Now let’s extend this illustration further. Let’s say that there’s a disagreement in the courtroom as to what the sentence should be. Nobody disputes that the boy should go to prison, but some say ten years, others say thirty, and yet others say a life sentence is in order. In such a case, the opinion of the boy himself carries no weight, even if he should say “I deserve life!” In a human court, this may be put to a vote, or perhaps the judge’s own view stands regardless. But in the reality we live in, God is above all human opinion and all human judgment. It doesn’t matter whether we think the boy should go free, pay a term of his life, or pay with all of his life; God sets the rules, and the rules are that sins must be punished for eternity. Since we are all sinners, our estimation of the penalty due is biased... would you really ask prisoners whether they should be set free?

Two common justifications for why we deserve an eternity in hell are that, though our sins are finite they are against an eternal God, and a God who is Holy beyond our comprehension. The second is that, once we’re in hell we may continue to sin for all eternity, and so the punishment is self-perpetuating. Like if a prisoner went to jail with a six month sentence but ended up there for life because every infraction of the prison’s own code of conduct extended his sentence. But this is, of course, speculation; maybe we really can’t understand, this side of death, why we deserve an eternity in hell, but I think that we all will when we see the glory of God first hand. And in as much as we may not be able to understand how God can punish a sinner for all eternity, it can also be said that we cannot readily understand how God could reward eternal life to those who put their faith in Him. Why are we not far more confounded by the amazing grace of God? How can anyone, as sinful as we are, receive eternal life is similarly beyond our comprehension.

Some have built a doctrine of purgatory, which is the idea that suffering in hell is only for a limited time, after which we will eventually have paid the debt for our sins and will then go to heaven. This idea is not supported by Scripture at all. The reason Christ had to die is precisely because we cannot ever atone for our own sins. If even billions of years in hell could atone for our sins, then Christ would not have died for us. He died because our situation is hopeless.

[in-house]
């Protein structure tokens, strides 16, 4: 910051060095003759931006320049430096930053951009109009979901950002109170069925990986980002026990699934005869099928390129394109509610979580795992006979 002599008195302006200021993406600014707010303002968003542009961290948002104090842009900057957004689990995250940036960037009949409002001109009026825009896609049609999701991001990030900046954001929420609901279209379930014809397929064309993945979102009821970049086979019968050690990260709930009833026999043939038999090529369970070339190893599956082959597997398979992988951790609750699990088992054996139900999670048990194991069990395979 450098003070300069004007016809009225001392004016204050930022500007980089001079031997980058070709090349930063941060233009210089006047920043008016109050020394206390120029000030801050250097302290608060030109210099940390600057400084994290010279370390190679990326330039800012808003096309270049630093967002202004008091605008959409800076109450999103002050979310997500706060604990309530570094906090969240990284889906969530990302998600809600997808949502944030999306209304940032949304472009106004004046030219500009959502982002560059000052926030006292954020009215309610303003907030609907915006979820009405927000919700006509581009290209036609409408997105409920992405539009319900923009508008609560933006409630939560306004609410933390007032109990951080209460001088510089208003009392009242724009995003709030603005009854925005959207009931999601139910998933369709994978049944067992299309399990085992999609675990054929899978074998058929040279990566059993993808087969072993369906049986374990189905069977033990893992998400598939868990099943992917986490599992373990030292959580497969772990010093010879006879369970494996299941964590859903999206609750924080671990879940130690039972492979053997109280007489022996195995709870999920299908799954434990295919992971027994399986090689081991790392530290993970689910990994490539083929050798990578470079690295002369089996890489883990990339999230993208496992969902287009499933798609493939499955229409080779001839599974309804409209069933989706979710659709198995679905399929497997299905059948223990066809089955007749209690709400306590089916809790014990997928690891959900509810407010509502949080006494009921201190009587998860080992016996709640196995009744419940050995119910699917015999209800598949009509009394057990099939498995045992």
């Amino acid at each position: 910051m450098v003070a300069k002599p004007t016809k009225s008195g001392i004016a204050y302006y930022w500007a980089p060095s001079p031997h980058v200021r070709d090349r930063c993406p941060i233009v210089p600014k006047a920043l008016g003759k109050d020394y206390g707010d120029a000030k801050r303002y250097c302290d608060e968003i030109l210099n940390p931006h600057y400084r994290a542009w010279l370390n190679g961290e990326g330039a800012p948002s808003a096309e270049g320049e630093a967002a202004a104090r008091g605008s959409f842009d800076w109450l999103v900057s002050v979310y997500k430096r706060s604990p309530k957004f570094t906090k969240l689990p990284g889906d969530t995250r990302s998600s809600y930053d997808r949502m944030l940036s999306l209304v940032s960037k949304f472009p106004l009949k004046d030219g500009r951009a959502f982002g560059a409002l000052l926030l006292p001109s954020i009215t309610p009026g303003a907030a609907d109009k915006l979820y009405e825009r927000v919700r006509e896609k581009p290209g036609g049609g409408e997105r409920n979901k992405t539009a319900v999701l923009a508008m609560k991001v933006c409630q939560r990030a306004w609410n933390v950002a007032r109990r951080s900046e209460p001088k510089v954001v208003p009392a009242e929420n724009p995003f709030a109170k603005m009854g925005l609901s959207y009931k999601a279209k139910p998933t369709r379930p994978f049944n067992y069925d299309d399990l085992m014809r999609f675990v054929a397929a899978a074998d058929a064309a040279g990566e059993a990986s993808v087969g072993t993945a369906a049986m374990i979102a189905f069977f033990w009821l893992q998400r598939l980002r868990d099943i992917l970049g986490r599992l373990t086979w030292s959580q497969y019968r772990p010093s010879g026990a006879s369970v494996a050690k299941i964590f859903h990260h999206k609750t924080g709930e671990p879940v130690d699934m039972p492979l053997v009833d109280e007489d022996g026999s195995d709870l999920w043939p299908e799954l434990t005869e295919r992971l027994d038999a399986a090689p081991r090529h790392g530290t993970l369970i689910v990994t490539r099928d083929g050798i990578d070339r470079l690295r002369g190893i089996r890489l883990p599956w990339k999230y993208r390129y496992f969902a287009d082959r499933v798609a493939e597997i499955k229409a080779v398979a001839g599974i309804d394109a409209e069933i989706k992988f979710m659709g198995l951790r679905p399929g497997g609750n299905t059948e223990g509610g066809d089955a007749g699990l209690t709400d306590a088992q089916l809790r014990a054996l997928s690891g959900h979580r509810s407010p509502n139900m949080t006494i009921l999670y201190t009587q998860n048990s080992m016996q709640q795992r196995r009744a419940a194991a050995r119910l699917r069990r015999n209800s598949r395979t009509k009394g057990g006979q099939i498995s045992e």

Both eternal life and eternal damnation are to do with God’s perfect justice. Justice demands either a just punishment for sins or a just reward for righteousness. No one is righteous which is why we should all receive the just punishment for sins. But Jesus Christ is perfectly righteous, and through His death on the cross He imputes His righteousness to us, though we are sinners, if we put our faith in Him. This is how people like you and I can receive the just reward instead of the just punishment; not for our personal righteousness but for the righteousness of Christ imputed to us through faith. How does this work? The honest answer is, I don’t think anyone perfectly understands how this works. But understanding how it works is different from believing and trusting that it does work. We can believe that Christ was raised from the dead, that He is the incarnation of God, and that He told us the truth when He said that those who follow Him will be given eternal life and shall never perish. This is where my hope lies.

Since, therefore, we have now been justified by his blood, much more shall we be saved by him from the wrath of God. (Romans 5:9)